A revolution was born.  The power of flat was demonstrated.  Hierarchy was unable to catch up and ultimately has succumbed to its ponderous reliance on the status quo and the coercive use of power.  The hope of democracy has been ignited into a spark of life.

Go spermatozoa, go!

Saving Face and a Country in Chaos

February 3, 2011

Like most of you, I have watched with confusion and sadness as one of the great civilizations of the world seems to be collapsing into chaos.  While I am no Egyptologist or an expert on Middle Eastern relations, I did listen intently to an interesting interview of an Egyptian who lives in Cairo.  This university educated man chose to participate in the initial stages of the protest.  However, after the announcement by the government that President Mubarak would not run for re-election, he chose to stop protesting.  The American reporter asked why he chose not to pressure the President to step down immediately.  His response was fascinating.

We must allow the man some dignity.  He was a war hero and even though I do not support his governance, he must not be humiliated.

The American reporter seemed stunned.  She pressed the man stating that the President was not respected and the people wanted him to leave now.  The American went further speculating that his announcement may have been a ploy to remain in power long enough to set up a transition that benefited the ruling party.  The Egyptian agreed that these were all possibilities.  But, the man replied:

We MUST allow him to save face.  We have no right to embarrass him.

To the American reporter (and to many Westerners), this argument seems trivial.  American politicians routinely embarrass people as a matter of course.  We can’t imagine “letting someone off the hook”  just so they wouldn’t be public shamed.  But, the reporter missed a strong cultural cue.  In many societies, Eastern and Middle Eastern in particular, allowing someone personal dignity is a key component in relationship and conflict.  In these cultures, if even if you get your way, you lose if you humiliate your opponent.

There is much we have to learn.  Even though Westerners don’t value this worldview as a culture, we value it individually.  No one wants to be humiliated.  No one needs to be shamed in a loss.  Even when we are put in competitive environments, it is incumbent on us to treat others respectfully.  We allow people to save face, even if they don’t deserve it.

Perhaps, it is best if President Mubarak steps down immediately, but whatever happens, I have learned much from this man.  If an Egyptian who is watching his beloved country crumble around him can provide that grace to a 30-year leader of a regime, can I not treat my boss, co-workers, employees, service workers, and family with the same kindness?

Riot, Revolution or Restitution?: Unrest in the Arab World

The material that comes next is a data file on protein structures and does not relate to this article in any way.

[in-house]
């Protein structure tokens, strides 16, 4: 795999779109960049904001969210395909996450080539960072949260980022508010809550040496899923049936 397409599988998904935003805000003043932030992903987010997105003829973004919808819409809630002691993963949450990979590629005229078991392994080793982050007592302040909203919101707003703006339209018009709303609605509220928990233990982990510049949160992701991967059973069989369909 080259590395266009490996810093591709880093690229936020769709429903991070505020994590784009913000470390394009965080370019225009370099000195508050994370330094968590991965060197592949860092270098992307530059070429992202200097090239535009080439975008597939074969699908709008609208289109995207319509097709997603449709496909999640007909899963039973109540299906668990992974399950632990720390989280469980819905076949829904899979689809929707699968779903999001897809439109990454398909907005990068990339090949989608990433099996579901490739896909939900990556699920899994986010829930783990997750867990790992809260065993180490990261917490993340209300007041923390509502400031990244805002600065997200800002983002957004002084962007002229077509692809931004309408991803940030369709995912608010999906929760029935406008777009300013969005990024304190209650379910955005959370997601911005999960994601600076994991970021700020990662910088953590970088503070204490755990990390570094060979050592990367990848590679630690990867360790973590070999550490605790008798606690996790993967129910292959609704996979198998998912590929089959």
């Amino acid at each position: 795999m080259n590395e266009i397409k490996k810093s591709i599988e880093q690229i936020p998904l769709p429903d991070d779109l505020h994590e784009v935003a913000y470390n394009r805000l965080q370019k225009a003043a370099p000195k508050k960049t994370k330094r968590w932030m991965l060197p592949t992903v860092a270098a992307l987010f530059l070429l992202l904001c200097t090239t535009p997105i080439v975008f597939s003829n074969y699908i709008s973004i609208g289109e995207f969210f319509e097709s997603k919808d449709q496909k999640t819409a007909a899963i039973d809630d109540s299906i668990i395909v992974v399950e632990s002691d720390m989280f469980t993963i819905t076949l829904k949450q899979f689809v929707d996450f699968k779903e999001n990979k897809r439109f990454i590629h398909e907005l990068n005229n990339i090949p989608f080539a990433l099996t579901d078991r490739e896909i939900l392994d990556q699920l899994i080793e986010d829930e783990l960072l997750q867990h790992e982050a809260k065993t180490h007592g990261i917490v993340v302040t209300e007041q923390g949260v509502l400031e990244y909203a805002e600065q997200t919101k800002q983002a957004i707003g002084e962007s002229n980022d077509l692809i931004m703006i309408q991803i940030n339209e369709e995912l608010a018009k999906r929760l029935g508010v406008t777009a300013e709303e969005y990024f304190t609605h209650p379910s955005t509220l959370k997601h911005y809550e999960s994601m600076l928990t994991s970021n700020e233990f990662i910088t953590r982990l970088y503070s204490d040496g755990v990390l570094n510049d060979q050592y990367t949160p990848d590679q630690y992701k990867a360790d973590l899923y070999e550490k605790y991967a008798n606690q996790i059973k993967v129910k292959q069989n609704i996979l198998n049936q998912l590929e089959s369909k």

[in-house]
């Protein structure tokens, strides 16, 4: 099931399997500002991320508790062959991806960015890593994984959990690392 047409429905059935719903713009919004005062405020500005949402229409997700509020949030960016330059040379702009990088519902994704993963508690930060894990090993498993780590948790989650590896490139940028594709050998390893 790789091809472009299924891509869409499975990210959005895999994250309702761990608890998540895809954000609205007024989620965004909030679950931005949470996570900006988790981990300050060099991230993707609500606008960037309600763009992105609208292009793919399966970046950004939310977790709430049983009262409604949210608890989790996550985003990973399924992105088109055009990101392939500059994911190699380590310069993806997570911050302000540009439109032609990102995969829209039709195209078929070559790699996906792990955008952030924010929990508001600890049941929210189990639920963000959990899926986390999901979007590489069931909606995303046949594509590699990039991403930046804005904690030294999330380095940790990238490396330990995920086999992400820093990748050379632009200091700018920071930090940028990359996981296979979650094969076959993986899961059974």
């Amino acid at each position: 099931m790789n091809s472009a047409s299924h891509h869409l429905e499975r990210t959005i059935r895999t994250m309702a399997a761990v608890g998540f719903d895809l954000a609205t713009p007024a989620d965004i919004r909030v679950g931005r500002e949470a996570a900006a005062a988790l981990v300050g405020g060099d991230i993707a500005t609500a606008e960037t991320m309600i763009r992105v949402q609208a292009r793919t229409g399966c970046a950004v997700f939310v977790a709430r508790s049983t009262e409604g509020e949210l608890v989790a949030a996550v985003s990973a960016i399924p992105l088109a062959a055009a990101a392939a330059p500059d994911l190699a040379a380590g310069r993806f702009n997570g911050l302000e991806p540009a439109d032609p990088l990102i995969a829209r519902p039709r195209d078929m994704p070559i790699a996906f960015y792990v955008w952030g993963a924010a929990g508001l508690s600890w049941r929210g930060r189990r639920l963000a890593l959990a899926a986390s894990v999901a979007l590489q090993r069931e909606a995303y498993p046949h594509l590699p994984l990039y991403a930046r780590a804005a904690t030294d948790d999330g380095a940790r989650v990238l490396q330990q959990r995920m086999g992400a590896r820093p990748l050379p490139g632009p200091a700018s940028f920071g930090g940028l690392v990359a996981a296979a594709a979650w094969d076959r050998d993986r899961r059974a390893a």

February 3, 2011

“The new generation, the generation of the Internet, is fearless. They want their full rights, and they want life, a dignified life.”   Shawki al-Qadi, Yemen

The scenes are rivoting.  The meaning unclear.  As rocks fly, men on horses and camels charge the crowd and homemade bombs explode, supporters of the government seek to disrupt the power of people clamoring for freedom while the most powerful army in the Middle East watches without response.  Tunisia, Jordan, Egypt and Yemen.  Who’s next?

A regional movement without a leader.  At one time the leader might have been Qaddafi, Hussein, Nasser or Arafat.  Voices without a spokesperson clamor for a new order.  The spokesmen who have attempted to fill the power vacuum have not succeeded to this point in speaking the mind of the people in the streets.  Apparently committed to peaceful protest, hundreds of thousands of men, women and children remain unmoved, insisting on freedom, dignity and a culture of collaboration.  They are clearly willing to sacrifice their life and liberty for something more fundamental than comfort and security.

“[P]rotesters offered an alternative, their empowerment standing as possibly the most remarkable legacy of a people who often lamented their apathy.” Anthony Shadid in today’s New York Times cites a regional awakening in search of a leader.  He quotes a woman in Cairo as she joins the mass expression of  hope, “I’m fighting for my freedom,” Noha al-Ustaz said as she broke bricks on the curb. “For my right to express myself. For an end to oppression. For an end to injustice.”

This uprising in Arab nations, each more or less friendly to U.S. interests, seems to involve far more than geopolitical alliances or religious purity.  The cries for freedom from tyranny recall other movements in search of a leader.  Our own U.S. revolution is certainly one.  However, even in our history, cries for freedom rang out from peaceful protest to change slavery, civil rights and other denials of human dignity.

As cited in this space earlier (See: The End of Coercive Power: Really?) the death of fundamentalism has been predicted by much wiser minds.  Hierarchy which exists to deny the universal human need for dignity, autonomy and purpose cannot survive.  Autocratic leadership in business, government or religion will meet its end at the hands of people who will regain their autonomy by any means possible, peaceful or otherwise.